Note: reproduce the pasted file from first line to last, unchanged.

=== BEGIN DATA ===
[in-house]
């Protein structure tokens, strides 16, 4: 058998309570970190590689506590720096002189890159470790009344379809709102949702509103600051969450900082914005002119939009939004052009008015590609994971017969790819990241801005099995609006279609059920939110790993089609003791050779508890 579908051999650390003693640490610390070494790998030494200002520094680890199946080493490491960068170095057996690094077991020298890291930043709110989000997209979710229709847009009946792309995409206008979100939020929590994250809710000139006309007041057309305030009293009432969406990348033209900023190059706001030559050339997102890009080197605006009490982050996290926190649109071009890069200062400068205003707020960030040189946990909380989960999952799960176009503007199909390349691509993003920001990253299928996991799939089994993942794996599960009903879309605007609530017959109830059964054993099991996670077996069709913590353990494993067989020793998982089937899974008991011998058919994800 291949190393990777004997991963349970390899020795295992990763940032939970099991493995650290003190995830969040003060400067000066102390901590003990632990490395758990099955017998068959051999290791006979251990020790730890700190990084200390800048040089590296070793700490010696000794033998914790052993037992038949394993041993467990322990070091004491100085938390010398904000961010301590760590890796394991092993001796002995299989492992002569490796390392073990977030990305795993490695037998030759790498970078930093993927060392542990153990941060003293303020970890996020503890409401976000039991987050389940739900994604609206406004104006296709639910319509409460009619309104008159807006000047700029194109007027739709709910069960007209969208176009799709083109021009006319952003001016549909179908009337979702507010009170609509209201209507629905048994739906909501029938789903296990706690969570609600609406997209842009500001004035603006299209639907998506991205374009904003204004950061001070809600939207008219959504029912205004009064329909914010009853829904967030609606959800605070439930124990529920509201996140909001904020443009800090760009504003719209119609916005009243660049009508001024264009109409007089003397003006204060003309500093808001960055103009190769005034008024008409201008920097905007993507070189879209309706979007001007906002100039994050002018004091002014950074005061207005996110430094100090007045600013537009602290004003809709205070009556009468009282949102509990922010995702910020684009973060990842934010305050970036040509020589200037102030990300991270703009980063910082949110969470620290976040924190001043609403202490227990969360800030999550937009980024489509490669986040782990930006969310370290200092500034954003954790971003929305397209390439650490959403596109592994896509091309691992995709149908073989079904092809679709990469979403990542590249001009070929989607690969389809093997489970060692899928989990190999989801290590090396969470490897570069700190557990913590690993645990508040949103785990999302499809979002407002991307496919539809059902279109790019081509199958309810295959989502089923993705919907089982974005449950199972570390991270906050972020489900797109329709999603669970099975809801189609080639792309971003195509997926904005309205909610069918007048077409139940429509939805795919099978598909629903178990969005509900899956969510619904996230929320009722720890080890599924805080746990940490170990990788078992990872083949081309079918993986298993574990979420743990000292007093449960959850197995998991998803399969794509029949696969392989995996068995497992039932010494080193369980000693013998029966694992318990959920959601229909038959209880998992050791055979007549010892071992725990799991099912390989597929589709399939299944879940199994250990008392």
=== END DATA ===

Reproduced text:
[in-house]
């Protein structure tokens, strides 16, 4: 058998309570970190590689506590720096002189890159470790009344379809709102949702509103600051969450900082914005002119939009939004052009008015590609994971017969790819990241801005099995609006279609059920939110790993089609003791050779508890 579908051999650390003693640490610390070494790998030494200002520094680890199946080493490491960068170095057996690094077991020298890291930043709110989000997209979710229709847009009946792309995409206008979100939020929590994250809710000139006309007041057309305030009293009432969406990348033209900023190059706001030559050339997102890009080197605006009490982050996290926190649109071009890069200062400068205003707020960030040189946990909380989960999952799960176009503007199909390349691509993003920001990253299928996991799939089994993942794996599960009903879309605007609530017959109830059964054993099991996670077996069709913590353990494993067989020793998982089937899974008991011998058919994800 291949190393990777004997991963349970390899020795295992990763940032939970099991493995650290003190995830969040003060400067000066102390901590003990632990490395758990099955017998068959051999290791006979251990020790730890700190990084200390800048040089590296070793700490010696000794033998914790052993037992038949394993041993467990322990070091004491100085938390010398904000961010301590760590890796394991092993001796002995299989492992002569490796390392073990977030990305795993490695037998030759790498970078930093993927060392542990153990941060003293303020970890996020503890409401976000039991987050389940739900994604609206406004104006296709639910319509409460009619309104008159807006000047700029194109007027739709709910069960007209969208176009799709083109021009006319952003001016549909179908009337979702507010009170609509209201209507629905048994739906909501029938789903296990706690969570609600609406997209842009500001004035603006299209639907998506991205374009904003204004950061001070809600939207008219959504029912205004009064329909914010009853829904967030609606959800605070439930124990529920509201996140909001904020443009800090760009504003719209119609916005009243660049009508001024264009109409007089003397003006204060003309500093808001960055103009190769005034008024008409201008920097905007993507070189879209309706979007001007906002100039994050002018004091002014950074005061207005996110430094100090007045600013537009602290004003809709205070009556009468009282949102509990922010995702910020684009973060990842934010305050970036040509020589200037102030990300991270703009980063910082949110969470620290976040924190001043609403202490227990969360800030999550937009980024489509490669986040782990930006969310370290200092500034954003954790971003929305397209390439650490959403596109592994896509091309691992995709149908073989079904092809679709990469979403990542590249001009070929989607690969389809093997489970060692899928989990190999989801290590090396969470490897570069700190557990913590690993645990508040949103785990999302499809979002407002991307496919539809059902279109790019081509199958309810295959989502089923993705919907089982974005449950199972570390991270906050972020489900797109329709999603669970099975809801189609080639792309971003195509997926904005309205909610069918007048077409139940429509939805795919099978598909629903178990969005509900899956969510619904996230929320009722720890080890599924805080746990940490170990990788078992990872083949081309079918993986298993574990979420743990000292007093449960959850197995998991998803399969794509029949696969392989995996068995497992039932010494080193369980000693013998029966694992318990959920959601229909038959209880998992050791055979007549010892071992725990799991099912390989597929589709399939299944879940199994250990008392």